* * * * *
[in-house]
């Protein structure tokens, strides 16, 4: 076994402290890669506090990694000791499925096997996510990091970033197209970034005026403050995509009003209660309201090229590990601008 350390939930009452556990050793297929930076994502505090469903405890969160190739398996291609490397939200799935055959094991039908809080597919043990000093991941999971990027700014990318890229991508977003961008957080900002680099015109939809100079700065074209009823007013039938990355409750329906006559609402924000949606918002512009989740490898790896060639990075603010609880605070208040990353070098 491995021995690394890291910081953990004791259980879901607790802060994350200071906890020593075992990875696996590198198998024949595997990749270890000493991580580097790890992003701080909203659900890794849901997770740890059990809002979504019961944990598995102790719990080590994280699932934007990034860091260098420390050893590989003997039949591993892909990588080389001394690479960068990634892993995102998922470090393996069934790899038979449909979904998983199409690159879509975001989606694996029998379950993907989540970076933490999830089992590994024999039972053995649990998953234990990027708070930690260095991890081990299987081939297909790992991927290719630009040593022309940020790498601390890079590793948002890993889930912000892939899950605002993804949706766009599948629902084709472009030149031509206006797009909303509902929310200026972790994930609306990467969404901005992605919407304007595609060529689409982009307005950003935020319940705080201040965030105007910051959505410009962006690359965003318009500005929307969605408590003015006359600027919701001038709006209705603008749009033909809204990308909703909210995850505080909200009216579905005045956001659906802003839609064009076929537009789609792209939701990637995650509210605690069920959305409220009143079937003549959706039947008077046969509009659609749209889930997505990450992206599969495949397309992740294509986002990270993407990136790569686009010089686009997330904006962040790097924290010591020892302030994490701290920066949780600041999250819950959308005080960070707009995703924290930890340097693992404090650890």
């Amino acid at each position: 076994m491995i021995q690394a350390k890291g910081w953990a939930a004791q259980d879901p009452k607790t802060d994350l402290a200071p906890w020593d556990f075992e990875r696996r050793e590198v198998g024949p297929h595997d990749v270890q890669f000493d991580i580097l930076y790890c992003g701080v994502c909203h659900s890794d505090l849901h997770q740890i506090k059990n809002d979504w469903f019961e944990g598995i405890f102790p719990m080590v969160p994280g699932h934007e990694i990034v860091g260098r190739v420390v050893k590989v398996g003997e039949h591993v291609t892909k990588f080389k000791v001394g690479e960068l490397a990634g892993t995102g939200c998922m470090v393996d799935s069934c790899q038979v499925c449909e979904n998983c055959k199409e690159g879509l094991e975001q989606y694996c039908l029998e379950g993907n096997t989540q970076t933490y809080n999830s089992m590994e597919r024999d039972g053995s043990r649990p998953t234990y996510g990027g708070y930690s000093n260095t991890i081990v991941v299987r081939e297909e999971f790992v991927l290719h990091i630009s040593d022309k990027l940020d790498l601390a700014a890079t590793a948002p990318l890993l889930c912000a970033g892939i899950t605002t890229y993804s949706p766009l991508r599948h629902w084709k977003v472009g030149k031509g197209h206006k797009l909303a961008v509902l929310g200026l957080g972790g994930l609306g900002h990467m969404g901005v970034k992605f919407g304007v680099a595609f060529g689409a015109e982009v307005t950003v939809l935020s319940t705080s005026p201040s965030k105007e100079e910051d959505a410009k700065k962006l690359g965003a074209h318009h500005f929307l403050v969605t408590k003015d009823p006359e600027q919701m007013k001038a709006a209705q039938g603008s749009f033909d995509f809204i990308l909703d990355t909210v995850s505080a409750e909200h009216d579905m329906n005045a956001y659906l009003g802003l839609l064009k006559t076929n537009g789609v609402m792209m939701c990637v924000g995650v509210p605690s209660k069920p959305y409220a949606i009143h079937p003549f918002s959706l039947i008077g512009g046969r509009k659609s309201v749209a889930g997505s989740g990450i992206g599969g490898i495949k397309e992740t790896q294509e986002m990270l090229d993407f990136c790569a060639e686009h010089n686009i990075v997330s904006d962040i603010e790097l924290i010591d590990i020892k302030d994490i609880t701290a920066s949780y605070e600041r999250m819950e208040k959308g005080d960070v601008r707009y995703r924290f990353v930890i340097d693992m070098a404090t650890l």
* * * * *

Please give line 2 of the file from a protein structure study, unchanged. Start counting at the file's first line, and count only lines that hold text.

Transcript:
């Protein structure tokens, strides 16, 4: 076994402290890669506090990694000791499925096997996510990091970033197209970034005026403050995509009003209660309201090229590990601008 350390939930009452556990050793297929930076994502505090469903405890969160190739398996291609490397939200799935055959094991039908809080597919043990000093991941999971990027700014990318890229991508977003961008957080900002680099015109939809100079700065074209009823007013039938990355409750329906006559609402924000949606918002512009989740490898790896060639990075603010609880605070208040990353070098 491995021995690394890291910081953990004791259980879901607790802060994350200071906890020593075992990875696996590198198998024949595997990749270890000493991580580097790890992003701080909203659900890794849901997770740890059990809002979504019961944990598995102790719990080590994280699932934007990034860091260098420390050893590989003997039949591993892909990588080389001394690479960068990634892993995102998922470090393996069934790899038979449909979904998983199409690159879509975001989606694996029998379950993907989540970076933490999830089992590994024999039972053995649990998953234990990027708070930690260095991890081990299987081939297909790992991927290719630009040593022309940020790498601390890079590793948002890993889930912000892939899950605002993804949706766009599948629902084709472009030149031509206006797009909303509902929310200026972790994930609306990467969404901005992605919407304007595609060529689409982009307005950003935020319940705080201040965030105007910051959505410009962006690359965003318009500005929307969605408590003015006359600027919701001038709006209705603008749009033909809204990308909703909210995850505080909200009216579905005045956001659906802003839609064009076929537009789609792209939701990637995650509210605690069920959305409220009143079937003549959706039947008077046969509009659609749209889930997505990450992206599969495949397309992740294509986002990270993407990136790569686009010089686009997330904006962040790097924290010591020892302030994490701290920066949780600041999250819950959308005080960070707009995703924290930890340097693992404090650890």